We see feelings that organized responses across the boundaries of many psychological platforms, including physiological, cognitive, motivational and experiential systems. Emotions usually occur at events, either internal or external, which have a positive or negative effect on the individual. Feelings can be distinguished from the closely related concept of mood by the fact that emotions are shorter and generally more intense. [Peter Salovey, John D Mayer, Imagination, Cognition and Personality, Vol.9 (3) 185-211,1989-90].
The idea of EI has recently gained significant significance in various books, magazines and magazines. However, everyone seems to have different definitions or requirements for its importance. This has encouraged us to explore different aspects of EI and its components as well as to explain the actual current definition of EI. Let us first understand the concepts of EI.
To understand the concept of EI, we need to explore its part, ie. Intelligence and emotions. Intelligence concerns talent such as & # 39; power to unite and understand ideas, to judge and to reason and to engage in abstract thinking. Wherever emotions belong to the so-called influential balls of a benign activity involving emotions, creatures and other emotions including fatigue or energy. However, Goleman (1995) has given new meaning to EI. According to his IQ accounts, only 20% of a person's success is in life, with 80% of EI assets. Taking into account the above arguments, EI became, "the ability to perceive emotions, access, and create feelings to help thoughts, understand understanding and emotional knowledge, and reflect emotions to think emotionally to promote emotional and cognitive interest. " The above definition combines both feelings that make thought more intelligent and that one feels intelligent about emotions. However, the definition is detailed in the following figure:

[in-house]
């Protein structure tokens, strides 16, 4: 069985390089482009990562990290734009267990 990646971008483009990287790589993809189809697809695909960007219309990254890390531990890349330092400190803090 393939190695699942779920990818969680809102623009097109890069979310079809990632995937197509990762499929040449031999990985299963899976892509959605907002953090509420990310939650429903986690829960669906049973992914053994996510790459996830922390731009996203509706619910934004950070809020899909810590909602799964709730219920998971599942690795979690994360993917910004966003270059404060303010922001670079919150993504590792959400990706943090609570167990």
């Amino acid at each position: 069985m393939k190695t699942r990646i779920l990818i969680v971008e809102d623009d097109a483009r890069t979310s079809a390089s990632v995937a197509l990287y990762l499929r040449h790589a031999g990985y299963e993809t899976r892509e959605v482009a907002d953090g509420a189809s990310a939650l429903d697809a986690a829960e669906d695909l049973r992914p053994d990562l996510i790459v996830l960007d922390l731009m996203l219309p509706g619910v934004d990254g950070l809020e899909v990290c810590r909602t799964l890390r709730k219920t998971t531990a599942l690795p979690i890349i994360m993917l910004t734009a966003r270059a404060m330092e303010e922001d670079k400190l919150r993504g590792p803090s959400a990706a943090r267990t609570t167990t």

REGISTRATION OF INTELLIGENCE PROPERTIES
1. Reflections on emotion to enhance emotional and subjective growth
· Ability to be open to emotions, both fun and unfit.
· Ability to contemplate or take a stand on emotional dependence on formativity or utility
· Ability to reflect emotions related to one's self and others, such as clearly, typically, influential or fair.
· Be able to control emotions in themselves and others by treating negative emotions and increasing pleasure without pushing or pushing up information they may convey
2 . Understanding and analysis of emotions; Use of Emotional Knowledge
· Ability to label feelings and to recognize the relationship between words and emotions themselves, such as the relationship between love and love.